To keep accounts, it is necessary to set up accounting journals, with necessarily a general journal which constitutes the legal support of the accounts.
Most companies use for practical reasons several accounting journals (called auxiliary journals) which are then centralized in the general journal (called centralizing journal): purchases journal, sales journal, bank journal, cash journal…
Composition of accounting journals
Accounting journals must include the following information:
- date of the transaction recorded,
- accounts moved by the accounting entry,
- description of the accounting entry,
- amounts of the transaction recorded.
Accounting journals: debit and credit
The columns provided for the entry of amounts are two in number:
the flow rate column,
and the credits column.
Two separate articles discuss these concepts:
Debit in accounting
Credit in accounting
The transactions recorded in the accounting journals must be balanced: DEBIT = CREDIT
The main accounting journals
Typically, a business uses the following accounting journals: purchasing journal, sales journal, cash journal, and miscellaneous transaction journal.
1. The purchasing journal
The purchasing journal contains all the entries for the purchase of goods or raw materials and the company’s general expenses (rent, advertising, maintenance, leasing, fees, telephone, etc.).
Sometimes overheads are even posted to a specific journal (e.g. overhead journal).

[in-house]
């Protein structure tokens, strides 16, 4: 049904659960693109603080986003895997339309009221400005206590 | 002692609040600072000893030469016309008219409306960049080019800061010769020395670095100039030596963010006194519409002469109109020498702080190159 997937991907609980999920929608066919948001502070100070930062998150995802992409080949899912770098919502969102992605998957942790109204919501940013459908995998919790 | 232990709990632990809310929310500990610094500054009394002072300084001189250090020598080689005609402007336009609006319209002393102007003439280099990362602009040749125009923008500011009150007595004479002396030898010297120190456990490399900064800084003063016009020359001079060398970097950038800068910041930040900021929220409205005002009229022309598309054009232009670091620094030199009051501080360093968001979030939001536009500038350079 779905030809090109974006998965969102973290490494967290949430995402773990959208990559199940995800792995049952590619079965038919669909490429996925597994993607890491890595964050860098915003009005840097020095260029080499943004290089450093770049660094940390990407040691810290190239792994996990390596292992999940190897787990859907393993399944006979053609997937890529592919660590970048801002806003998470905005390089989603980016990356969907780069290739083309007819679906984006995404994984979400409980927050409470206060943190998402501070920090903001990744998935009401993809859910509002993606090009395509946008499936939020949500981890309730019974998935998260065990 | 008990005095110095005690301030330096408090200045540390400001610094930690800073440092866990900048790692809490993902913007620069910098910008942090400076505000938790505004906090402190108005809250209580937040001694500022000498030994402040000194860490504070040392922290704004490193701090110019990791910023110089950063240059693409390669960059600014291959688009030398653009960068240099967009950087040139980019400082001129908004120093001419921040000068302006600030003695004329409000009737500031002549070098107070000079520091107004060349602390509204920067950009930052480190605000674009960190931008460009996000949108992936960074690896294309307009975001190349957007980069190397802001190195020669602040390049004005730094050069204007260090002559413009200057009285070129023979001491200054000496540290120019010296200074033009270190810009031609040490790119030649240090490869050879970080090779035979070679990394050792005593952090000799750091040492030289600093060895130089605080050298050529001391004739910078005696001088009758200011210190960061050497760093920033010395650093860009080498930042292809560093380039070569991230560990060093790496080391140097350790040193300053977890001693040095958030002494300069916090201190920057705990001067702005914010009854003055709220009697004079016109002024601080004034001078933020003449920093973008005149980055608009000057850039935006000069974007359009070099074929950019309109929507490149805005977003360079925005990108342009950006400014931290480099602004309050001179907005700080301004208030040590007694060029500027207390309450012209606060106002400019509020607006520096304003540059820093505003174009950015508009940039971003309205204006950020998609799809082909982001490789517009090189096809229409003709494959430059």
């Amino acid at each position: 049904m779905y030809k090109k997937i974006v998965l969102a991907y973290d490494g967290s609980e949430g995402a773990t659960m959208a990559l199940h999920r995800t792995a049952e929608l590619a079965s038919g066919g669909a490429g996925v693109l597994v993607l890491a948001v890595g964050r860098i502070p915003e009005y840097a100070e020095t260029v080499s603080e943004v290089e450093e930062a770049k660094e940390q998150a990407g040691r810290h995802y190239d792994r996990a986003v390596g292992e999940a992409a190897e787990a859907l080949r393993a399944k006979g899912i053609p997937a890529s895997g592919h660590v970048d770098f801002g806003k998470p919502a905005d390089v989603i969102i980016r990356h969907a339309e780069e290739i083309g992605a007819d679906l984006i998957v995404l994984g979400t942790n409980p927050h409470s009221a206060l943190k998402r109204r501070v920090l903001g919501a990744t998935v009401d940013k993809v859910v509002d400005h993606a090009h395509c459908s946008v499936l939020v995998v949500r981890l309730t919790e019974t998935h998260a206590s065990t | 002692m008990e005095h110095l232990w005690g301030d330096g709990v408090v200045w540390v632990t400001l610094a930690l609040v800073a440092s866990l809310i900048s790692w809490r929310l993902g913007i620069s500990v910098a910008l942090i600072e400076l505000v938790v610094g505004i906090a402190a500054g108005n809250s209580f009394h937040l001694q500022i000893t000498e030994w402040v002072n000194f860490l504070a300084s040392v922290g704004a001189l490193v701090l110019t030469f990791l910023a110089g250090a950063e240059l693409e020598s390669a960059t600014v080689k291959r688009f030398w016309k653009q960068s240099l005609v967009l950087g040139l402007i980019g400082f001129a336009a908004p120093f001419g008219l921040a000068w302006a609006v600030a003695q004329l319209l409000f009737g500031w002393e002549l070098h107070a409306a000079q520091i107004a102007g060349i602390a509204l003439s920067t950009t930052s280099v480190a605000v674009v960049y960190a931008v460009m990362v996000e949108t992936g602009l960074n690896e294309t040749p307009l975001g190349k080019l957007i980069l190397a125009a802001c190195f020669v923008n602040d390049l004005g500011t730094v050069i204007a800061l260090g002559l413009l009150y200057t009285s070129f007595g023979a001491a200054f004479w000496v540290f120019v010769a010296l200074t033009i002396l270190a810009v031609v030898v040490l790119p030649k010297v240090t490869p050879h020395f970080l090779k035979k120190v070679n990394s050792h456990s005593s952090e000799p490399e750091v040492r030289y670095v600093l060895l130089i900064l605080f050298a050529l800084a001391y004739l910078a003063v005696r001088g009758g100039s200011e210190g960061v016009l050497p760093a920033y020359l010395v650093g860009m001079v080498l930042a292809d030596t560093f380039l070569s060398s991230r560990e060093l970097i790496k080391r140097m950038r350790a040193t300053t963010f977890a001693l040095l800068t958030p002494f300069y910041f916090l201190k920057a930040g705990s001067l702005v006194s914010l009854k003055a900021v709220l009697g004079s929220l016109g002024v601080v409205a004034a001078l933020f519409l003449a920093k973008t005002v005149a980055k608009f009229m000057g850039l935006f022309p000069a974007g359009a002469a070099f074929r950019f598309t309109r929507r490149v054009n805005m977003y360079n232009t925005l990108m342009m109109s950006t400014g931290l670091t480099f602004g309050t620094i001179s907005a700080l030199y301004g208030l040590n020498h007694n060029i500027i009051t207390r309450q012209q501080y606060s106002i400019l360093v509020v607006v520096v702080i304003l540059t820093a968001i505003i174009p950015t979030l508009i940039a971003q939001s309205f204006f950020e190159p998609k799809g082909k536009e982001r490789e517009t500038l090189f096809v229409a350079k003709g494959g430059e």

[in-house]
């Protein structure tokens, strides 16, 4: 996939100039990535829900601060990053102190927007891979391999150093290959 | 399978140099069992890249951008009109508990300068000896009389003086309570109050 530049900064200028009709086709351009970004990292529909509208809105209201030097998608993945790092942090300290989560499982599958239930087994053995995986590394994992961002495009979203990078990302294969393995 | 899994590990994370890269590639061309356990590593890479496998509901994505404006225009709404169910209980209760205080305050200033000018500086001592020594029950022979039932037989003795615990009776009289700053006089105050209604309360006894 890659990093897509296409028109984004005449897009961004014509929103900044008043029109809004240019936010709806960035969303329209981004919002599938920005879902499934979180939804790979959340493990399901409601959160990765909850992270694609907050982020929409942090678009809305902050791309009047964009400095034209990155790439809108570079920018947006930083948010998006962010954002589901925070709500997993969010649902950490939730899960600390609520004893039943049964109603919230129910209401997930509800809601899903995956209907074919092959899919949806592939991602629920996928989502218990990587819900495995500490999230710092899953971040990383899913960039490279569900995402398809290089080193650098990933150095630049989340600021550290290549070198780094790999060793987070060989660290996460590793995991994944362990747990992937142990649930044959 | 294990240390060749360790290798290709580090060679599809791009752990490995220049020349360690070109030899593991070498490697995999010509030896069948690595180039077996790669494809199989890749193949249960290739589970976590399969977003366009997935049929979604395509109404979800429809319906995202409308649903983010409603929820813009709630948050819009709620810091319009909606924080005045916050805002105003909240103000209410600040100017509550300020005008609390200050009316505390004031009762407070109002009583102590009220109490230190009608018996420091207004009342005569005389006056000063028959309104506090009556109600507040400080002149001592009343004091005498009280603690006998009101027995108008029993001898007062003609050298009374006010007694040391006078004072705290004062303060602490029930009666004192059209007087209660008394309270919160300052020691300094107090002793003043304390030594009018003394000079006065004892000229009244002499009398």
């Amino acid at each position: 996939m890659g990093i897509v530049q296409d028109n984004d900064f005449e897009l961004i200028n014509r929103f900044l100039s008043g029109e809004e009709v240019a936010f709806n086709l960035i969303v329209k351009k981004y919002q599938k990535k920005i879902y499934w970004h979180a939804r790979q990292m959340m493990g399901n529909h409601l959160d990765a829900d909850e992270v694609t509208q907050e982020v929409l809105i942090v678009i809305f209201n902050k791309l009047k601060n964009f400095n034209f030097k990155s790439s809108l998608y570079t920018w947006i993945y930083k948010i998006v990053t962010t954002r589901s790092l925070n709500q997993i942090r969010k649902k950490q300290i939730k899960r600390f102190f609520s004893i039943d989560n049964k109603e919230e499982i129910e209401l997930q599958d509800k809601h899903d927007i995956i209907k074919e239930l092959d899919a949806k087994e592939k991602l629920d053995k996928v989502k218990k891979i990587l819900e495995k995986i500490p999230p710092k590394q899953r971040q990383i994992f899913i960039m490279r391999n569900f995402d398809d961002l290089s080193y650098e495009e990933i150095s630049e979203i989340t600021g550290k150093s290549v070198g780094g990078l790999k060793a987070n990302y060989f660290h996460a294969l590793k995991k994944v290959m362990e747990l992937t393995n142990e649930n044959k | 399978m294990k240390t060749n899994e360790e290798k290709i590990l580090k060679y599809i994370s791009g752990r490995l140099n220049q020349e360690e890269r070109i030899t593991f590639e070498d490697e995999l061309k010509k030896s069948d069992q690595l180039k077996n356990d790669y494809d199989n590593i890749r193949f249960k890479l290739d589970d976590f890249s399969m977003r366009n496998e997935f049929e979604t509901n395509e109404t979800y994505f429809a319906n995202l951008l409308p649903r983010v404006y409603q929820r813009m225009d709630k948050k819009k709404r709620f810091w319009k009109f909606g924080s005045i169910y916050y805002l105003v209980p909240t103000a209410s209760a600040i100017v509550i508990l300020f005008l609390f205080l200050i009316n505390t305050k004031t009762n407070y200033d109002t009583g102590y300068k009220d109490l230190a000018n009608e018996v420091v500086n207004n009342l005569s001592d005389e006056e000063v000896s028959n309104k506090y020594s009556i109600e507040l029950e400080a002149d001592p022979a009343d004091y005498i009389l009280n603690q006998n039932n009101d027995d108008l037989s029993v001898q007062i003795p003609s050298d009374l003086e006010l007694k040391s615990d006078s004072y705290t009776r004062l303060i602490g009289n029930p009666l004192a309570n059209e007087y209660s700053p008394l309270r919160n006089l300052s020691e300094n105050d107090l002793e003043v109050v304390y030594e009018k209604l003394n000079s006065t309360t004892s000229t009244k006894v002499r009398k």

The accounting entry in a purchasing journal usually looks like this:
- the supplier account (PCG class 401 accounts) where the amount of the debt including tax to the credit is entered,
- a charge account (PCG class 60, 61 and 62 accounts) where the amount excluding tax of the purchase made or overheads debited is entered,
- and a deductible VAT account (PCG class 4456 accounts) in which the amount of VAT debit is entered.
2. The sales journal
All sales invoices issued by the company are entered in this journal.
The accounts used in these logs are mainly:
- the customer account (PCG class 411 accounts) where the amount of the receivable including tax is entered,
- a product account (PCG class 70 accounts) in which the amount excluding tax of the sale or provision of credit service is entered,
- and a VAT collected account (PCG class 4457 accounts) where the amount of VAT collected is credited.
3. Cash journals
Cash journals are used to record all transactions related to the bank (s) and possibly to the cash (s) owned by the company.
The accounts used in these journals are essentially balance sheet accounts: payment of debts and collection of receivables, with the cash account in return:
- these are class 512 accounts for banks,
- and class 53 accounts for the caisses.
4. The various operations log
The various operations journal, called the OD journal for short, is used to record all the transactions that do not fit into the 3 previous types of journals (purchases, sales and cash). Thus, in particular:
payroll, VAT, amortization of fixed assets, provisions, balance sheet entries…
It is also possible to divide the various transactions into several journals: VAT journal, payroll journal, depreciation expense journal, etc.
Examples Accounting Journals
Example 1 – Borrowing money journal entry
ABC Company borrowed $300,000 from the bank
- The accounts affected are cash (asset) and bank loan payable (liability)
- Cash is increasing because the company is gaining cash from the bank, and bank loan payable is increasing because the company is increasing its liability to pay back the bank at a later date.
- The amount in question is $300,000
- A = L + SE, A is increased by 300,000, and L is also increased by 300,000, keeping the accounting equation intact.
Therefore, the journal entry would look like this:
DR Cash 300,000
CR Bank Loan Payable 300,000
Example 2 – Purchasing equipment journal entry